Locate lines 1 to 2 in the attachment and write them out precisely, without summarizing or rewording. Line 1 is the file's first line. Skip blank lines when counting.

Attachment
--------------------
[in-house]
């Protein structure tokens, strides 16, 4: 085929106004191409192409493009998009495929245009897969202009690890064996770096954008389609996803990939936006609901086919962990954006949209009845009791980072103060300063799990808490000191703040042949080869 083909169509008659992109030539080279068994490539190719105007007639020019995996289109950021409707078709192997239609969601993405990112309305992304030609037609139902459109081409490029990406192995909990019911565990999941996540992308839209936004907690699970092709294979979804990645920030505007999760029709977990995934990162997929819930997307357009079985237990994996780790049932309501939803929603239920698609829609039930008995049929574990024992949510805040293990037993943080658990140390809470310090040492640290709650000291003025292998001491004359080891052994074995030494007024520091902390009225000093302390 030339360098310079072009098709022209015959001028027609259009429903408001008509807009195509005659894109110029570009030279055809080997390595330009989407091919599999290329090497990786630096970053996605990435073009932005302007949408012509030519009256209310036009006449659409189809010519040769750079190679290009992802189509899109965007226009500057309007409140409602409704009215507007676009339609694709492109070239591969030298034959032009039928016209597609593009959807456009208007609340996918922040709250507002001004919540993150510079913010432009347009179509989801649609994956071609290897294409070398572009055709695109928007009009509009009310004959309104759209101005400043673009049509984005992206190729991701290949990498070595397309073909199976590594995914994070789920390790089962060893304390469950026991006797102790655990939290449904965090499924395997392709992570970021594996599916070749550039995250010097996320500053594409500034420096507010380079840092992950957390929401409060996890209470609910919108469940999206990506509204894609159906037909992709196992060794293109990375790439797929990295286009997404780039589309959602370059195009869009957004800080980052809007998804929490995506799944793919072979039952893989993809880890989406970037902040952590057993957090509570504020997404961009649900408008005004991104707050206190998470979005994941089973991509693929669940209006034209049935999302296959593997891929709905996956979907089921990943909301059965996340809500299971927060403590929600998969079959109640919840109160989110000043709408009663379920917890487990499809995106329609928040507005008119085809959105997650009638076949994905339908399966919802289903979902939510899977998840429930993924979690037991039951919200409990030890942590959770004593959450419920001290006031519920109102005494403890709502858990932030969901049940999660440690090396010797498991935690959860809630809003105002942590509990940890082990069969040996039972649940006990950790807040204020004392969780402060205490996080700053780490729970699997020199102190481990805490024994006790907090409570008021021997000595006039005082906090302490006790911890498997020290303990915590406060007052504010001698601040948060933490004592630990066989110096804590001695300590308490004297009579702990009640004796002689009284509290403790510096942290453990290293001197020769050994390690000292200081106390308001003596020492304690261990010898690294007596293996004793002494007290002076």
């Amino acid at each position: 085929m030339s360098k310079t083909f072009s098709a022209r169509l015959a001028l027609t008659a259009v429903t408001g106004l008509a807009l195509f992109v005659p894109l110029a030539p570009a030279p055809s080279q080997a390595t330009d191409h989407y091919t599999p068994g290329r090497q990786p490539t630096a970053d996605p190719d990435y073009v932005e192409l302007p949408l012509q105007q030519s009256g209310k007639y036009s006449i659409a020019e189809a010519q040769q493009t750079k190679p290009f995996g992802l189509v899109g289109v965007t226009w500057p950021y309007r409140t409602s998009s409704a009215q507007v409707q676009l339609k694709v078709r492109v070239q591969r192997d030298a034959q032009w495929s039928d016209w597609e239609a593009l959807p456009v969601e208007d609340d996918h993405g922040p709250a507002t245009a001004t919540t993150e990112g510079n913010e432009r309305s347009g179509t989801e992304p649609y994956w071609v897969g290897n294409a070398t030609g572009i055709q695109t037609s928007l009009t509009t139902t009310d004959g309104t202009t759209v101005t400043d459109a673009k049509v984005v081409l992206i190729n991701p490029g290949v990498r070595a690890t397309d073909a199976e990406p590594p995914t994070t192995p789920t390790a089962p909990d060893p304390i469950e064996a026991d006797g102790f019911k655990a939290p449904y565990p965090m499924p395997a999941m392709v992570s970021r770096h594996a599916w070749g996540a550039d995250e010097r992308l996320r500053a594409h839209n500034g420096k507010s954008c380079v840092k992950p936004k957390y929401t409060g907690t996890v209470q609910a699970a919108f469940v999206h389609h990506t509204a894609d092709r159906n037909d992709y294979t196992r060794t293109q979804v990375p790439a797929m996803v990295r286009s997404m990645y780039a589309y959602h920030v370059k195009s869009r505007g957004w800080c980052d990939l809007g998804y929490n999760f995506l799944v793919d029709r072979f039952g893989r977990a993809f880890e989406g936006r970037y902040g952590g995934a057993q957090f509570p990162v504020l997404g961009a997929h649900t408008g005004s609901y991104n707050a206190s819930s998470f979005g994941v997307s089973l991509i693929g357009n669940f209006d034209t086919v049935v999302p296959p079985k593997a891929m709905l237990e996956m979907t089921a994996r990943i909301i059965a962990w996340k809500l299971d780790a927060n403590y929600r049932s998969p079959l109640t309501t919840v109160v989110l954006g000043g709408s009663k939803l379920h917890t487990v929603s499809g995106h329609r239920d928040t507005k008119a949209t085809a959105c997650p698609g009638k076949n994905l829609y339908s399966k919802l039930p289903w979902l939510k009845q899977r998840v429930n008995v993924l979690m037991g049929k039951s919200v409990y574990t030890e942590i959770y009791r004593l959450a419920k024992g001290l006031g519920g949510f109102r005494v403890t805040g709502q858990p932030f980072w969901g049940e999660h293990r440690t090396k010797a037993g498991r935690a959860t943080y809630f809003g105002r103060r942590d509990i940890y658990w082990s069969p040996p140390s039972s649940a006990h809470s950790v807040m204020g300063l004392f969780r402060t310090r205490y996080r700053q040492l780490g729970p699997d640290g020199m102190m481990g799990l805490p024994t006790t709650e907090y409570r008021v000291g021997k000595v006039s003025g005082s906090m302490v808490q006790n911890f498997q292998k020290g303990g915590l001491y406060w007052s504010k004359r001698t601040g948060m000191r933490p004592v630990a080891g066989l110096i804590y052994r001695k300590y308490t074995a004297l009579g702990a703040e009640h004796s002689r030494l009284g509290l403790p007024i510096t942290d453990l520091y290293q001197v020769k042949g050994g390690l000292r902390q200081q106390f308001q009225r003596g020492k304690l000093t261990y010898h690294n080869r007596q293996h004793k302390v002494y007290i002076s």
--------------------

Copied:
[in-house]
């Protein structure tokens, strides 16, 4: 085929106004191409192409493009998009495929245009897969202009690890064996770096954008389609996803990939936006609901086919962990954006949209009845009791980072103060300063799990808490000191703040042949080869 083909169509008659992109030539080279068994490539190719105007007639020019995996289109950021409707078709192997239609969601993405990112309305992304030609037609139902459109081409490029990406192995909990019911565990999941996540992308839209936004907690699970092709294979979804990645920030505007999760029709977990995934990162997929819930997307357009079985237990994996780790049932309501939803929603239920698609829609039930008995049929574990024992949510805040293990037993943080658990140390809470310090040492640290709650000291003025292998001491004359080891052994074995030494007024520091902390009225000093302390 030339360098310079072009098709022209015959001028027609259009429903408001008509807009195509005659894109110029570009030279055809080997390595330009989407091919599999290329090497990786630096970053996605990435073009932005302007949408012509030519009256209310036009006449659409189809010519040769750079190679290009992802189509899109965007226009500057309007409140409602409704009215507007676009339609694709492109070239591969030298034959032009039928016209597609593009959807456009208007609340996918922040709250507002001004919540993150510079913010432009347009179509989801649609994956071609290897294409070398572009055709695109928007009009509009009310004959309104759209101005400043673009049509984005992206190729991701290949990498070595397309073909199976590594995914994070789920390790089962060893304390469950026991006797102790655990939290449904965090499924395997392709992570970021594996599916070749550039995250010097996320500053594409500034420096507010380079840092992950957390929401409060996890209470609910919108469940999206990506509204894609159906037909992709196992060794293109990375790439797929990295286009997404780039589309959602370059195009869009957004800080980052809007998804929490995506799944793919072979039952893989993809880890989406970037902040952590057993957090509570504020997404961009649900408008005004991104707050206190998470979005994941089973991509693929669940209006034209049935999302296959593997891929709905996956979907089921990943909301059965996340809500299971927060403590929600998969079959109640919840109160989110000043709408009663379920917890487990499809995106329609928040507005008119085809959105997650009638076949994905339908399966919802289903979902939510899977998840429930993924979690037991039951919200409990030890942590959770004593959450419920001290006031519920109102005494403890709502858990932030969901049940999660440690090396010797498991935690959860809630809003105002942590509990940890082990069969040996039972649940006990950790807040204020004392969780402060205490996080700053780490729970699997020199102190481990805490024994006790907090409570008021021997000595006039005082906090302490006790911890498997020290303990915590406060007052504010001698601040948060933490004592630990066989110096804590001695300590308490004297009579702990009640004796002689009284509290403790510096942290453990290293001197020769050994390690000292200081106390308001003596020492304690261990010898690294007596293996004793002494007290002076």